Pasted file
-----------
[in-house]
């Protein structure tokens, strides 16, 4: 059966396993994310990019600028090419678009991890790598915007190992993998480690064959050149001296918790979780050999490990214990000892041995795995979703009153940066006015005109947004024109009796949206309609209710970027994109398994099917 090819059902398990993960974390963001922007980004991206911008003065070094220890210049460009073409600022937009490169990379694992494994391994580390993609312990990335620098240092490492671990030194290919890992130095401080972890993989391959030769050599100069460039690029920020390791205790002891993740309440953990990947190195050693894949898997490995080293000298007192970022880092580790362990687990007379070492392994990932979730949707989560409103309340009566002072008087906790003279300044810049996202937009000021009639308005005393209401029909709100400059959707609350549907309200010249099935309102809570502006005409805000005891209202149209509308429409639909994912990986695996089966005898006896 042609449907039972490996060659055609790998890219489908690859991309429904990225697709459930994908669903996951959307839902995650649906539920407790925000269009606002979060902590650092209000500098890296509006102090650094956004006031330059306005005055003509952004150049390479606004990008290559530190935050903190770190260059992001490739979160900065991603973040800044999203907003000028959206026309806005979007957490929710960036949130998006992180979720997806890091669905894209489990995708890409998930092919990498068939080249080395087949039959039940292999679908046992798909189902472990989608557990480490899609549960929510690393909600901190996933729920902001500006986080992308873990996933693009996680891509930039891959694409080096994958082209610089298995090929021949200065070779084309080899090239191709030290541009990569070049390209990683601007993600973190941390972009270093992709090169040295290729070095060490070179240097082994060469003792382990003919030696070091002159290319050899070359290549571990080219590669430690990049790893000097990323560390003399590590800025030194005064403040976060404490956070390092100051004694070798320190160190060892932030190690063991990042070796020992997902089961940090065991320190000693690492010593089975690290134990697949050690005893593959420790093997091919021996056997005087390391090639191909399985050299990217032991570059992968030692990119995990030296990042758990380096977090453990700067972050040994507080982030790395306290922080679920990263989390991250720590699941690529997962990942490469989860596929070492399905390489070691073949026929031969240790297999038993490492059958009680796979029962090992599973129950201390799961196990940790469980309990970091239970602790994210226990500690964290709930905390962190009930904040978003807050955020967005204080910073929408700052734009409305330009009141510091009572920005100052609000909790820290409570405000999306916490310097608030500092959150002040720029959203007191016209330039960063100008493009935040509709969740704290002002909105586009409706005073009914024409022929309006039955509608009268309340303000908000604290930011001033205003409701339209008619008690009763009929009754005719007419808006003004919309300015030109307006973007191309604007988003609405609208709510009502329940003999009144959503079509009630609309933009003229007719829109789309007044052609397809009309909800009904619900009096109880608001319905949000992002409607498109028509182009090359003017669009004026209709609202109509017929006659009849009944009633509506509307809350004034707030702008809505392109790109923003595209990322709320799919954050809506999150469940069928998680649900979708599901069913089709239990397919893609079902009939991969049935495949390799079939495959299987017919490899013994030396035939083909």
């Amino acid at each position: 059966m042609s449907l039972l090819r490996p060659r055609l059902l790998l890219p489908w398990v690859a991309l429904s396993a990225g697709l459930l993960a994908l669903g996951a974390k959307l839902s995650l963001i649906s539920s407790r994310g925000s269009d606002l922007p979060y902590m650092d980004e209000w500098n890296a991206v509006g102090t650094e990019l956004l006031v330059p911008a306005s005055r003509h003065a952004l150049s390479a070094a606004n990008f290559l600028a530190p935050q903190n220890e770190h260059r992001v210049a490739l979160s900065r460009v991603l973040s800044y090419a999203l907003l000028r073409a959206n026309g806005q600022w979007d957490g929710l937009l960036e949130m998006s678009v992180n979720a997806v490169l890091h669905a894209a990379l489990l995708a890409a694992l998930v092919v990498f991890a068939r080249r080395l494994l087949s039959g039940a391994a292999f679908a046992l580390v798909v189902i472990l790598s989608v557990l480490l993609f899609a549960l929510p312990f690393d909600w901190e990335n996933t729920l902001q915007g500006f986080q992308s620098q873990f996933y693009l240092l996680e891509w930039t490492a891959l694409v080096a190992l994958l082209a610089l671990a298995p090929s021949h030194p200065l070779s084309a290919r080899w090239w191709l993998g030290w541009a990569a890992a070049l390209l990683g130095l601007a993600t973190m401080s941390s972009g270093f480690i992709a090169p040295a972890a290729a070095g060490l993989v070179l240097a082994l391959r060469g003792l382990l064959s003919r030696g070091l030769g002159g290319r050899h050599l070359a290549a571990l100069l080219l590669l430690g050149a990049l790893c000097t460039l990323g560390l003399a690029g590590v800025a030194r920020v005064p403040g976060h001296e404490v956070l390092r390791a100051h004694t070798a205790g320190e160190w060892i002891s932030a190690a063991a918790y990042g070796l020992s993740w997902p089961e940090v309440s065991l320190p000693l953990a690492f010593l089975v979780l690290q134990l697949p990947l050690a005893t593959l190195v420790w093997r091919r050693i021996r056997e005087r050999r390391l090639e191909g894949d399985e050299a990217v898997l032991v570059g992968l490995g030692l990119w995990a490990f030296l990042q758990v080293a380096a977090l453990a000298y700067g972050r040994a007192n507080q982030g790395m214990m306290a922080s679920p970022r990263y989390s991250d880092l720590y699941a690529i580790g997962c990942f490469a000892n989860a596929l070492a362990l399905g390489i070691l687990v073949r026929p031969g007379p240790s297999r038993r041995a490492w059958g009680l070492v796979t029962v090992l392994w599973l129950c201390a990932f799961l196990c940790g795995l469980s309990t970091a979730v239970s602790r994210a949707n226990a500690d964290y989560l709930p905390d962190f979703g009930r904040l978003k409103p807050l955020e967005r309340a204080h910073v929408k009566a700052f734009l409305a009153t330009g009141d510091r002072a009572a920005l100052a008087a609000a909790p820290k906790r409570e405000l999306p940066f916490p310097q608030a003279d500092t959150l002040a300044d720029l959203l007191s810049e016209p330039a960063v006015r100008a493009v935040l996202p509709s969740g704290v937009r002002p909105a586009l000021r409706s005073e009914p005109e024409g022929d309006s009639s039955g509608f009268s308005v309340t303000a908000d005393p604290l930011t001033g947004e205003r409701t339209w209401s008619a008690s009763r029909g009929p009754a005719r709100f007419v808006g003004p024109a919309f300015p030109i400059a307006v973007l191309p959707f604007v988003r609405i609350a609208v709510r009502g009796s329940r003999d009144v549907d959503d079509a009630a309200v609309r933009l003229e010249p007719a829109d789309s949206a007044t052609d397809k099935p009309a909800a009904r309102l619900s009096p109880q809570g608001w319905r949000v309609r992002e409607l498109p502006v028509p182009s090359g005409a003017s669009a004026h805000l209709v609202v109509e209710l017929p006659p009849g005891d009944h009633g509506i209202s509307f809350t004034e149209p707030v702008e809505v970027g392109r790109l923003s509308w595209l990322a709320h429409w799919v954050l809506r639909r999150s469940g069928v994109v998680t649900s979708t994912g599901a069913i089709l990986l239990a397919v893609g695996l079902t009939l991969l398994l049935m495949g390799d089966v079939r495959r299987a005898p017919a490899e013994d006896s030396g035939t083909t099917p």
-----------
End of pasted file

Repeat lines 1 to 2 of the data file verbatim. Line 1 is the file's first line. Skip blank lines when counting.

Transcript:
[in-house]
């Protein structure tokens, strides 16, 4: 059966396993994310990019600028090419678009991890790598915007190992993998480690064959050149001296918790979780050999490990214990000892041995795995979703009153940066006015005109947004024109009796949206309609209710970027994109398994099917 090819059902398990993960974390963001922007980004991206911008003065070094220890210049460009073409600022937009490169990379694992494994391994580390993609312990990335620098240092490492671990030194290919890992130095401080972890993989391959030769050599100069460039690029920020390791205790002891993740309440953990990947190195050693894949898997490995080293000298007192970022880092580790362990687990007379070492392994990932979730949707989560409103309340009566002072008087906790003279300044810049996202937009000021009639308005005393209401029909709100400059959707609350549907309200010249099935309102809570502006005409805000005891209202149209509308429409639909994912990986695996089966005898006896 042609449907039972490996060659055609790998890219489908690859991309429904990225697709459930994908669903996951959307839902995650649906539920407790925000269009606002979060902590650092209000500098890296509006102090650094956004006031330059306005005055003509952004150049390479606004990008290559530190935050903190770190260059992001490739979160900065991603973040800044999203907003000028959206026309806005979007957490929710960036949130998006992180979720997806890091669905894209489990995708890409998930092919990498068939080249080395087949039959039940292999679908046992798909189902472990989608557990480490899609549960929510690393909600901190996933729920902001500006986080992308873990996933693009996680891509930039891959694409080096994958082209610089298995090929021949200065070779084309080899090239191709030290541009990569070049390209990683601007993600973190941390972009270093992709090169040295290729070095060490070179240097082994060469003792382990003919030696070091002159290319050899070359290549571990080219590669430690990049790893000097990323560390003399590590800025030194005064403040976060404490956070390092100051004694070798320190160190060892932030190690063991990042070796020992997902089961940090065991320190000693690492010593089975690290134990697949050690005893593959420790093997091919021996056997005087390391090639191909399985050299990217032991570059992968030692990119995990030296990042758990380096977090453990700067972050040994507080982030790395306290922080679920990263989390991250720590699941690529997962990942490469989860596929070492399905390489070691073949026929031969240790297999038993490492059958009680796979029962090992599973129950201390799961196990940790469980309990970091239970602790994210226990500690964290709930905390962190009930904040978003807050955020967005204080910073929408700052734009409305330009009141510091009572920005100052609000909790820290409570405000999306916490310097608030500092959150002040720029959203007191016209330039960063100008493009935040509709969740704290002002909105586009409706005073009914024409022929309006039955509608009268309340303000908000604290930011001033205003409701339209008619008690009763009929009754005719007419808006003004919309300015030109307006973007191309604007988003609405609208709510009502329940003999009144959503079509009630609309933009003229007719829109789309007044052609397809009309909800009904619900009096109880608001319905949000992002409607498109028509182009090359003017669009004026209709609202109509017929006659009849009944009633509506509307809350004034707030702008809505392109790109923003595209990322709320799919954050809506999150469940069928998680649900979708599901069913089709239990397919893609079902009939991969049935495949390799079939495959299987017919490899013994030396035939083909």